Monday, January 19, 2015 Congress wasted no time approving the Terrorism Risk Reauthorization Act of 2015 (TRIA 2015), making it the first piece of legislation signed by President Obama in 2015. TRIA 2015 provides federal reinsurance backstop for losses resulting from terrorism. It was originally designed to stabilize the market for terrorism insurance after the distress caused to reinsurers by the catastrophic losses after 9/11. TRIA 2015 had overwhelming bipartisan support as a means to protect the nation from the catastrophic effect terrorism has on the economy. Industry supporters viewed TRIA 2015 as necessary to ensure the continued availability of terrorism insurance since many existing policies conditioned terrorism coverage on the extension of the original Terrorism Risk Insurance Act (TRIA).

TRIA 2015 extended TRIA an additional six years, through 2020, with phased increases raising the program’s trigger from $100 million to $200 million in annual aggregate insured losses. TRIA 2015 also raises insurer co-share from 15% to 20%. It requires additional reporting from the insurance industry beginning in 2016, concerning the market for terrorism coverage, including premiums earned, location of exposures, and the market for private reinsurance for terrorism coverage. Further, the Secretary of the Treasury is required to periodically report to Congress on the overall effectiveness of the program.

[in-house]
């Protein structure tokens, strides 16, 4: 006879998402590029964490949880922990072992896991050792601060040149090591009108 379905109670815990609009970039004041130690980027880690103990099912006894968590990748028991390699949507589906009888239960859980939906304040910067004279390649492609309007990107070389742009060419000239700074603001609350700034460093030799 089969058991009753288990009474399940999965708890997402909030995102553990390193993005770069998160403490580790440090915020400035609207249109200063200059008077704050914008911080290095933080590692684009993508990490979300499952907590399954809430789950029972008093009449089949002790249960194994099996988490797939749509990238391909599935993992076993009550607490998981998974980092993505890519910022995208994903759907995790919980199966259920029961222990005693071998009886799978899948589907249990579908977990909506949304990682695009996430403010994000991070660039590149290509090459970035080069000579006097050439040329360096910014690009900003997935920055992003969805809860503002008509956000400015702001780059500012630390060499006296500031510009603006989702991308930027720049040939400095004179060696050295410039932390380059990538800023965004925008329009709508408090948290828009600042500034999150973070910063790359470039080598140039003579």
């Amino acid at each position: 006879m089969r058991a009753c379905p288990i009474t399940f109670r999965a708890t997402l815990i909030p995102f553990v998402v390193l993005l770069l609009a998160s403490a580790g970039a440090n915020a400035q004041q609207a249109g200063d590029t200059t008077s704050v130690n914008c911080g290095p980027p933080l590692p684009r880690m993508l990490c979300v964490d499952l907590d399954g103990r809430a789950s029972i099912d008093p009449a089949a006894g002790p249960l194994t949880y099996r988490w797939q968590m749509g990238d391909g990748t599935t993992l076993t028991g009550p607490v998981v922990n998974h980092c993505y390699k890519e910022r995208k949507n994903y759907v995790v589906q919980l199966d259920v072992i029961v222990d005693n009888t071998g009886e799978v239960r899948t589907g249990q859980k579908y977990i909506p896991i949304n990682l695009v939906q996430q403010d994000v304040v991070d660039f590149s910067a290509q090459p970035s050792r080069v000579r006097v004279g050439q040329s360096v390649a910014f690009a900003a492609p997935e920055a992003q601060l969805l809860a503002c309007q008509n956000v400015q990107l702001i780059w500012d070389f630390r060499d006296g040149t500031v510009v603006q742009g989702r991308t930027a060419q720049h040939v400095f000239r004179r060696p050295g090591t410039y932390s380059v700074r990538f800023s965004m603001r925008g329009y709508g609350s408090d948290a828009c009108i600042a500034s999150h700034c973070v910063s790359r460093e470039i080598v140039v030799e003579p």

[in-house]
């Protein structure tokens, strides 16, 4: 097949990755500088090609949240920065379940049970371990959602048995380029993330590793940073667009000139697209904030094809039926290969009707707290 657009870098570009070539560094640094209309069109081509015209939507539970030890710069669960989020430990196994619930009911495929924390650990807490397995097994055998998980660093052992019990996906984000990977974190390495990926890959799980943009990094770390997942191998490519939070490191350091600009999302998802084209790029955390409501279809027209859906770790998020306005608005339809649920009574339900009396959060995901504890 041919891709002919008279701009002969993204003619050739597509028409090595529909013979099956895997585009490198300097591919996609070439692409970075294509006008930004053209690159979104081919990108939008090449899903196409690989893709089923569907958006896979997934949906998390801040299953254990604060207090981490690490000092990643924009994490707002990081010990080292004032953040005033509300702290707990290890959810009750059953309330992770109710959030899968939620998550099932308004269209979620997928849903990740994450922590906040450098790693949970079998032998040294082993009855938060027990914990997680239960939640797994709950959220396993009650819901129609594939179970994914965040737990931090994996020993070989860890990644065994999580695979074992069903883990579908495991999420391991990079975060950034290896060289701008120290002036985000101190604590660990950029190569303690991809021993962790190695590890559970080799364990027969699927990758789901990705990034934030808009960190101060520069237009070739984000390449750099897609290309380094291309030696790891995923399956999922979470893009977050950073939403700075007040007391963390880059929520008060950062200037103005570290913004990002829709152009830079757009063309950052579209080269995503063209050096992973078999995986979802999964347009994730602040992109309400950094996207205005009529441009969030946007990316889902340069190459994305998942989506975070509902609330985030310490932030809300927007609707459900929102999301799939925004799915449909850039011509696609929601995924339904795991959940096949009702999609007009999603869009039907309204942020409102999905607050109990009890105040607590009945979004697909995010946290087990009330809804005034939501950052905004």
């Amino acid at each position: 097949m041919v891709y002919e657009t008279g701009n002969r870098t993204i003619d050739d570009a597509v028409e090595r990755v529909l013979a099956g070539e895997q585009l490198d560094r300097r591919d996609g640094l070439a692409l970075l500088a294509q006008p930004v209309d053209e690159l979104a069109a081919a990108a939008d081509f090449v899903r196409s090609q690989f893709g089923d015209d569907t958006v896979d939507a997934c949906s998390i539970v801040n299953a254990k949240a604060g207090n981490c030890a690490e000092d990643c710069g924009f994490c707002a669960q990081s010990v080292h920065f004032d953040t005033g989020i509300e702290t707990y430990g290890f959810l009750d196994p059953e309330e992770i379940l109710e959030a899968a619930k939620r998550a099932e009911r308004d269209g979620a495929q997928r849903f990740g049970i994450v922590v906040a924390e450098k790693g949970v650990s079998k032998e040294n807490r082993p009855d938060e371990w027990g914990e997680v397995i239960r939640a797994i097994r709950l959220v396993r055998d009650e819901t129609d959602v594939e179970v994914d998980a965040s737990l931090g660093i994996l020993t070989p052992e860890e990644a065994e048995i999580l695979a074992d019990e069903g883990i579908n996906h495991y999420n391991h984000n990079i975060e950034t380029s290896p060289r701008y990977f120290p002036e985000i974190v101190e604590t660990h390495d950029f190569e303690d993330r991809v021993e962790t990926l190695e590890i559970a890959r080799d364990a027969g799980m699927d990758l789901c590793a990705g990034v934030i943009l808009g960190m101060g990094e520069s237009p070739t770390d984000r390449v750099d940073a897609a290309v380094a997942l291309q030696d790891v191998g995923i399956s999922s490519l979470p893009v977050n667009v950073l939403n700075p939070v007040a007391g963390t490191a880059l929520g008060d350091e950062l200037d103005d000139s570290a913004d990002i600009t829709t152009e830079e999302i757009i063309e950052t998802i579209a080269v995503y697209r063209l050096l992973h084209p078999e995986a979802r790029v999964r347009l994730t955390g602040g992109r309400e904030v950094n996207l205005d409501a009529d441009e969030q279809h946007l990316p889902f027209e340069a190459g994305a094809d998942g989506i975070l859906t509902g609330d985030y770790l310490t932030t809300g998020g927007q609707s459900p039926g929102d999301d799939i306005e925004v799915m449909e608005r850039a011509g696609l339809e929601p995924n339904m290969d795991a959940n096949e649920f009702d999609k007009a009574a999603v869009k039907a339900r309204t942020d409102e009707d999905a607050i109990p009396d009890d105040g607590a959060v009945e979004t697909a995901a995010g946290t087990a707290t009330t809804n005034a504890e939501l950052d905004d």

Confident that TRIA 2015 would pass, the Insurance Services Office has already developed TRIA-compliant policy forms and disclosures for smooth administration in the market. TRIA 2015 also provides for the creation of the National Association of Registered Agents and Brokers (NARAB), which will be comprised of state insurance commissioners and insurance market representatives. NARAB will help insurance agents and brokers operate on a multistate basis by streamlining the licensing process.